Format

Send to

Choose Destination
See comment in PubMed Commons below
Prog Brain Res. 2010;183:59-77. doi: 10.1016/S0079-6123(10)83004-3.

What causes the death of dopaminergic neurons in Parkinson's disease?

Author information

1
Department of Physiology, Feinberg School of Medicine, Northwestern University, Chicago, IL, USA. j-surmeier@northwestern.edu

Abstract

The factors governing neuronal loss in Parkinson's disease (PD) are the subject of continuing speculation and experimental study. In recent years, factors that act on most or all cell types (pan-cellular factors), particularly genetic mutations and environmental toxins, have dominated public discussions of disease aetiology. Although there is compelling evidence supporting an association between disease risk and these factors, the pattern of neuronal pathology and cell loss is difficult to explain without cell-specific factors. This chapter focuses on recent studies showing that the neurons at greatest risk in PD--substantia nigra pars compacta (SNc) dopamine (DA) neurons--have a distinctive physiological phenotype that could contribute to their vulnerability. The opening of L-type calcium channels during autonomous pacemaking results in sustained calcium entry into the cytoplasm of SNc DA neurons, resulting in elevated mitochondrial oxidant stress and susceptibility to toxins used to create animal models of PD. This cell-specific stress could increase the negative consequences of pan-cellular factors that broadly challenge either mitochondrial or proteostatic competence. The availability of well-tolerated, orally deliverable antagonists for L-type calcium channels points to a novel neuroprotective strategy that could complement current attempts to boost mitochondrial function in the early stages of the disease.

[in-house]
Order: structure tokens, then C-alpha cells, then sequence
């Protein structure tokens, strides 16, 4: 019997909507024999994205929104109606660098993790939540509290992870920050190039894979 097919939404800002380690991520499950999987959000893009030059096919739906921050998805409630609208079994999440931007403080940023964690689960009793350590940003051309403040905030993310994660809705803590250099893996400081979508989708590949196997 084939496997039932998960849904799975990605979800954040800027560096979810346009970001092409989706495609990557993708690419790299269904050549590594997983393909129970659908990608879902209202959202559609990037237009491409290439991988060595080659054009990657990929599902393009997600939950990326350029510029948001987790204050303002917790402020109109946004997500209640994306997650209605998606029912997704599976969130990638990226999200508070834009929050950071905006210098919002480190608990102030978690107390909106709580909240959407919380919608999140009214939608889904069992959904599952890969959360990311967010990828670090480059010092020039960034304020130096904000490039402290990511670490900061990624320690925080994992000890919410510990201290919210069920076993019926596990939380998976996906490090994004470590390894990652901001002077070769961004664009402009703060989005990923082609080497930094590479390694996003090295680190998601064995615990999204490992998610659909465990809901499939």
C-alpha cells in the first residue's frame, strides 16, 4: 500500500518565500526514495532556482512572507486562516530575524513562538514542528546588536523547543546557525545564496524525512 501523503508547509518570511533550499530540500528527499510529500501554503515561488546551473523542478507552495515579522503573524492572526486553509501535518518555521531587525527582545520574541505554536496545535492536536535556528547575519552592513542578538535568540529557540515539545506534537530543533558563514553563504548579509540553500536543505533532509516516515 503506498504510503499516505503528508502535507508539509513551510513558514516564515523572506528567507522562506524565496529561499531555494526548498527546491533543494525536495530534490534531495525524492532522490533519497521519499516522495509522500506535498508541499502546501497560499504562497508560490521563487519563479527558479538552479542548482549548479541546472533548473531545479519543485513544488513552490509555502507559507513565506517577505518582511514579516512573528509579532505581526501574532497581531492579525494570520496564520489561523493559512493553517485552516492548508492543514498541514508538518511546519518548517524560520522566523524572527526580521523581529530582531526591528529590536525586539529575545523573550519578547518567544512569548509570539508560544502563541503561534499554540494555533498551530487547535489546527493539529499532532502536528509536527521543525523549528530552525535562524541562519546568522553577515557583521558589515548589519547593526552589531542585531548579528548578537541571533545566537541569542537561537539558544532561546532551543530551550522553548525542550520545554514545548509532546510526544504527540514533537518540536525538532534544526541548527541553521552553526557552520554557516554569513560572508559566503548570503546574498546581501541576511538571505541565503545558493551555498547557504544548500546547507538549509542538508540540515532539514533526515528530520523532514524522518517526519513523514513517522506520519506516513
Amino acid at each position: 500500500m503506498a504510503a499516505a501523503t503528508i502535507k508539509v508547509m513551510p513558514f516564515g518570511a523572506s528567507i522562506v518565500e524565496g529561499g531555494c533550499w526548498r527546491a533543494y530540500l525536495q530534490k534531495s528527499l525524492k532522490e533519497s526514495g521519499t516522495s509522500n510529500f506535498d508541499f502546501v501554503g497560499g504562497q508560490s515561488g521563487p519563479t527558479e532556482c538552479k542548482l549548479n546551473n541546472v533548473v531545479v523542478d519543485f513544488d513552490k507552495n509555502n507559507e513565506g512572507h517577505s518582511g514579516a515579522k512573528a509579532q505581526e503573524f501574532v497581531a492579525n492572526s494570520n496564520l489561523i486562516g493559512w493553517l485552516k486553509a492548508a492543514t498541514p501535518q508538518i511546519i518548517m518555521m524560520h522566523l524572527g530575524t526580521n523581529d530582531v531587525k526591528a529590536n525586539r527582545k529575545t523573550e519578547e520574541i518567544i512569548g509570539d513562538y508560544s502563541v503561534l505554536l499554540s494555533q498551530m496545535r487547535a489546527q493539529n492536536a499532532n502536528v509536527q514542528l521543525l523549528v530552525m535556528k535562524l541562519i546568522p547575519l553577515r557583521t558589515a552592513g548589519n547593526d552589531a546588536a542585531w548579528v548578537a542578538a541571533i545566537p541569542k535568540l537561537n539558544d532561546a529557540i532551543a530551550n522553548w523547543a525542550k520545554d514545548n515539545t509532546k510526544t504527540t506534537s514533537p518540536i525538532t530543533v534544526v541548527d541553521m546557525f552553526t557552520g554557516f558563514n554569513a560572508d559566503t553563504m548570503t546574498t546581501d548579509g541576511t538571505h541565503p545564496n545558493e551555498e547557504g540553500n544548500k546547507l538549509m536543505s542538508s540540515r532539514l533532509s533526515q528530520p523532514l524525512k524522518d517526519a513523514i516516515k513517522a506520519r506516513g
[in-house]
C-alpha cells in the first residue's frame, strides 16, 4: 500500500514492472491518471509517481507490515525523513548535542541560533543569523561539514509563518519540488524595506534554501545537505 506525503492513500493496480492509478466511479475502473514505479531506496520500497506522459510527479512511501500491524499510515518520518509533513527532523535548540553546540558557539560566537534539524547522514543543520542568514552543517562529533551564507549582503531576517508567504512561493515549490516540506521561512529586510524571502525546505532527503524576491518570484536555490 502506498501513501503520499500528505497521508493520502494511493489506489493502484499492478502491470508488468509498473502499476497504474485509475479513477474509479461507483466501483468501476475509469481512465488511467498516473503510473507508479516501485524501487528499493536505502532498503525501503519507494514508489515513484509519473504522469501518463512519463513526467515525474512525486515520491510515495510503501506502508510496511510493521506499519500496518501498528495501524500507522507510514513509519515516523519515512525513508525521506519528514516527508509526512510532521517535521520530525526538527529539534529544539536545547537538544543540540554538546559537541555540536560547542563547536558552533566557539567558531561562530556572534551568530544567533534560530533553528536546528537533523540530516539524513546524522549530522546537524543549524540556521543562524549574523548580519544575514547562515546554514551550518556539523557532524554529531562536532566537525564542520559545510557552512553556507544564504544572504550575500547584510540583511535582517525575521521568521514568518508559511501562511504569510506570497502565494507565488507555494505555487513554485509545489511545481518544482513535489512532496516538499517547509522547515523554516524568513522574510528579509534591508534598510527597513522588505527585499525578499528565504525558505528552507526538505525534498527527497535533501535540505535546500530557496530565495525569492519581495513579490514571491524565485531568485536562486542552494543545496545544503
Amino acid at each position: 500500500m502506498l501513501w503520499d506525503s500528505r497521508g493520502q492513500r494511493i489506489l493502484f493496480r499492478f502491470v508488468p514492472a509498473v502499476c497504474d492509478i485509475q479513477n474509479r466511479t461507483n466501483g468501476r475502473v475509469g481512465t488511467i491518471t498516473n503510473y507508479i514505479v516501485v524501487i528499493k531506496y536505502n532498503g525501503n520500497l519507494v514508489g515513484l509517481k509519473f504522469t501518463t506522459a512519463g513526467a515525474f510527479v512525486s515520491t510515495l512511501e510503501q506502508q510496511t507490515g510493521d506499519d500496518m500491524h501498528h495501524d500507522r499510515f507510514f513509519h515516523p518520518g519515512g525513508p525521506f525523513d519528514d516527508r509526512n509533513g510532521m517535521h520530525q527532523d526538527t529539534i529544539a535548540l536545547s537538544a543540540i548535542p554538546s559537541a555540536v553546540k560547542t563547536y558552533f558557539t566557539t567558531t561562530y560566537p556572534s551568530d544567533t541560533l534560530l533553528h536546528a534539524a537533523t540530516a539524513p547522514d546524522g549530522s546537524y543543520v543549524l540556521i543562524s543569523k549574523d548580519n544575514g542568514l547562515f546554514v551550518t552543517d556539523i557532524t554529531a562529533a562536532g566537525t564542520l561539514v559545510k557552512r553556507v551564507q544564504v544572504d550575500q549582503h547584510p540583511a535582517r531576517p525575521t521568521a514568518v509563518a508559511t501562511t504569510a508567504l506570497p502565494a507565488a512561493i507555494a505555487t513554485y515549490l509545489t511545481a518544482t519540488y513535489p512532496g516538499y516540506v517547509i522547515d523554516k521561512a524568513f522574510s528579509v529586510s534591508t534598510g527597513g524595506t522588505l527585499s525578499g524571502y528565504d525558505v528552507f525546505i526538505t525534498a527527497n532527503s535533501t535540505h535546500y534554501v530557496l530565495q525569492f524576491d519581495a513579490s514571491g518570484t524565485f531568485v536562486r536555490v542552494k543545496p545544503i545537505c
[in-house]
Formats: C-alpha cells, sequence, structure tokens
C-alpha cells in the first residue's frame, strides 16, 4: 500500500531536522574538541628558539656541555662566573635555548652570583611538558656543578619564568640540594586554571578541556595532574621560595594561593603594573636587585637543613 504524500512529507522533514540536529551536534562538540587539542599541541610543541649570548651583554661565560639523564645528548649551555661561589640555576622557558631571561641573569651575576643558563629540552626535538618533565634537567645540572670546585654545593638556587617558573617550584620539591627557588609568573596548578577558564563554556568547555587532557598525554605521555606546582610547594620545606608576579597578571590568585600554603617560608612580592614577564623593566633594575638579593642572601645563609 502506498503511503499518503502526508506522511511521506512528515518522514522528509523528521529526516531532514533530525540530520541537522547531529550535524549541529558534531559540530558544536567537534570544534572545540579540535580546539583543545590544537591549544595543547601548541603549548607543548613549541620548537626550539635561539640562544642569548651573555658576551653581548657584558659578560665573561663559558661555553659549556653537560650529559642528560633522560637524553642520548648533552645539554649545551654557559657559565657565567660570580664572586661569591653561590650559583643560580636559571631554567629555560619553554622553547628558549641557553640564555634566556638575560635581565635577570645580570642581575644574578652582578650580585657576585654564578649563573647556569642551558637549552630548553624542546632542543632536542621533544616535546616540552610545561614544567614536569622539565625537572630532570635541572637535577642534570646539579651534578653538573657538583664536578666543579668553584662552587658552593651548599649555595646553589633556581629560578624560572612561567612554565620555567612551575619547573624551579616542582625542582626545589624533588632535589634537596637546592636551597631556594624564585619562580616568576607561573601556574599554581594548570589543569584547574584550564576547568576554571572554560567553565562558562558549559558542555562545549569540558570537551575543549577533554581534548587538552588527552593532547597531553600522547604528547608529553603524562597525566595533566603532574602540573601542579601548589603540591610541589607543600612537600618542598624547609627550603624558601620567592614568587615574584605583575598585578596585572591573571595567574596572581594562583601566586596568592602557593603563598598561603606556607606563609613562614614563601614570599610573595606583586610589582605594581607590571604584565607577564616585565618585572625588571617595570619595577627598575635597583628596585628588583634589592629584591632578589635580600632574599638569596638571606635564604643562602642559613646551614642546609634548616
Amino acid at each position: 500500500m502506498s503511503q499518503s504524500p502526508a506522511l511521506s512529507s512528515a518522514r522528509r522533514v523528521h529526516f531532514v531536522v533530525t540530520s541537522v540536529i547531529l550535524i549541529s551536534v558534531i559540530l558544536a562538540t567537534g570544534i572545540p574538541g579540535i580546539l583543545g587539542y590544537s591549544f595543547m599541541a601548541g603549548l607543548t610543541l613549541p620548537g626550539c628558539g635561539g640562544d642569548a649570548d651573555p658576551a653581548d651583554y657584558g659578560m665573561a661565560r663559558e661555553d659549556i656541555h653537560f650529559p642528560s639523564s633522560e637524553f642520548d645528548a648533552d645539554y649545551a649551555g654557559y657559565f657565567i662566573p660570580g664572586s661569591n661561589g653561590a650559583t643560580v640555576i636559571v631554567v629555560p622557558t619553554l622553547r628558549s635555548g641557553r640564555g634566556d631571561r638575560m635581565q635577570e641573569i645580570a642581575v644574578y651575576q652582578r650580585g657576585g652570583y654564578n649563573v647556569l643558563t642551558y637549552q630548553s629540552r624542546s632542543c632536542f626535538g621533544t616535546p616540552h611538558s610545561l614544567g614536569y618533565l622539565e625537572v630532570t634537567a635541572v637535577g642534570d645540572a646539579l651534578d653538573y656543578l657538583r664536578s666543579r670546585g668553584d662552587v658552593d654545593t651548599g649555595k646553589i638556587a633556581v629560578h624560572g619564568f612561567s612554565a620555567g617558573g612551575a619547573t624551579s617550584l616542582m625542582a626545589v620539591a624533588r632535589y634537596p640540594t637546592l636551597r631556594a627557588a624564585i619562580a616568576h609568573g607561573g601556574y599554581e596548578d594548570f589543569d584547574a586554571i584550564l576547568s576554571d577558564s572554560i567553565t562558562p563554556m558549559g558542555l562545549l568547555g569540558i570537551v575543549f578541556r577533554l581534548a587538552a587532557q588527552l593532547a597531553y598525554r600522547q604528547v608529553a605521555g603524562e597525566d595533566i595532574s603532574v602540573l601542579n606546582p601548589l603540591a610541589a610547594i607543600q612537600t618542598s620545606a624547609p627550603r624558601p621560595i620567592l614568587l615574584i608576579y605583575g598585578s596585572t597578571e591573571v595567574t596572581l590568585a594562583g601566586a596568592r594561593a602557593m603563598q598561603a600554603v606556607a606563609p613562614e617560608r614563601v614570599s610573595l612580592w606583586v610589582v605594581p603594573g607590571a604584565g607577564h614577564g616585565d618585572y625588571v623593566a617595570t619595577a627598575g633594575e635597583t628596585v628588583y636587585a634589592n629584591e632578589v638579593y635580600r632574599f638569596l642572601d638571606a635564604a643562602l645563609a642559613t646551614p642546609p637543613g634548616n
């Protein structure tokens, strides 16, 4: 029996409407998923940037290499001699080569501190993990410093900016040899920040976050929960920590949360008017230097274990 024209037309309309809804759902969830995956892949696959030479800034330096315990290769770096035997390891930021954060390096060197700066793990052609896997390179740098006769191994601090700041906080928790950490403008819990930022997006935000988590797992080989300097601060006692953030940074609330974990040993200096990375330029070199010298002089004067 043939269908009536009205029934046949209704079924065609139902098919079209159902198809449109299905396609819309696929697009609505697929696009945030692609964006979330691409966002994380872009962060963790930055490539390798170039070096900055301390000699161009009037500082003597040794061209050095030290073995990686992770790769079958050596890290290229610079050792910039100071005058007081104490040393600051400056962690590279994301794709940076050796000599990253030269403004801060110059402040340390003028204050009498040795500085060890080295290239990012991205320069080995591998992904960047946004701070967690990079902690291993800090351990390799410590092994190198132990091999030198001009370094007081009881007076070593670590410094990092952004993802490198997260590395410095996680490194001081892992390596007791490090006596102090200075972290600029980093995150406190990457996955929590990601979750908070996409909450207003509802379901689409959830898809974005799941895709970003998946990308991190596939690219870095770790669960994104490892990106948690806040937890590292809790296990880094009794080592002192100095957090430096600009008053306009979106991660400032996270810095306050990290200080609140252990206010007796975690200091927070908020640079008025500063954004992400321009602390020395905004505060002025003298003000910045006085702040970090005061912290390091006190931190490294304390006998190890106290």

PMID:
20696315
DOI:
10.1016/S0079-6123(10)83004-3
[Indexed for MEDLINE]
PubMed Commons home

PubMed Commons

0 comments
How to join PubMed Commons

    Supplemental Content

    Full text links

    Icon for Elsevier Science
    Loading ...
    Support Center